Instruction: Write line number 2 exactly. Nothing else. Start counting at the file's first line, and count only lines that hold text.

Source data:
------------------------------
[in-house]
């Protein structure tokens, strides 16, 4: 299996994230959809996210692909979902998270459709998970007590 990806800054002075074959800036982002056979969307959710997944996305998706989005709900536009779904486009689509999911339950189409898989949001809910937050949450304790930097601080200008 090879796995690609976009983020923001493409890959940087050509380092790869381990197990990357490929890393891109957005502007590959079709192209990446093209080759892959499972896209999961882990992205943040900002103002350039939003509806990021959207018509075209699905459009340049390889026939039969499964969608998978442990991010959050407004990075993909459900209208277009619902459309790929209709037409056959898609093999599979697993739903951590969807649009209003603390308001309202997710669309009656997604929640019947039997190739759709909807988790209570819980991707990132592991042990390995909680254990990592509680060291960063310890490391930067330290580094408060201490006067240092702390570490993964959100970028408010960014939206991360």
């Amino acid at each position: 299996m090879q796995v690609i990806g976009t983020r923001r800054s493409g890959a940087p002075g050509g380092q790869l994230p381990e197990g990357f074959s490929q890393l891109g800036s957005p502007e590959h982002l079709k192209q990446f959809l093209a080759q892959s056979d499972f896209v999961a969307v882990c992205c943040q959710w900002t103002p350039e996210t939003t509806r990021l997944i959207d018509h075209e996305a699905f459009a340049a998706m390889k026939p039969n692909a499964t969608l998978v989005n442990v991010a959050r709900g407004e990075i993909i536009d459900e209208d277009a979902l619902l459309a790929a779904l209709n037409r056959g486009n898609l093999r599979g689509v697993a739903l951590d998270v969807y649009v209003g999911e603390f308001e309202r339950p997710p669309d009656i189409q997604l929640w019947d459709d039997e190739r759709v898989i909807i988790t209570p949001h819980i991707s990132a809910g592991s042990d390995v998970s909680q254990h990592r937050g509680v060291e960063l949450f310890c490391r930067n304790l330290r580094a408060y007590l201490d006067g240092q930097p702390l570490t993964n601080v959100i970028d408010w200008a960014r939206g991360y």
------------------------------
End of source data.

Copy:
């Protein structure tokens, strides 16, 4: 299996994230959809996210692909979902998270459709998970007590 990806800054002075074959800036982002056979969307959710997944996305998706989005709900536009779904486009689509999911339950189409898989949001809910937050949450304790930097601080200008 090879796995690609976009983020923001493409890959940087050509380092790869381990197990990357490929890393891109957005502007590959079709192209990446093209080759892959499972896209999961882990992205943040900002103002350039939003509806990021959207018509075209699905459009340049390889026939039969499964969608998978442990991010959050407004990075993909459900209208277009619902459309790929209709037409056959898609093999599979697993739903951590969807649009209003603390308001309202997710669309009656997604929640019947039997190739759709909807988790209570819980991707990132592991042990390995909680254990990592509680060291960063310890490391930067330290580094408060201490006067240092702390570490993964959100970028408010960014939206991360």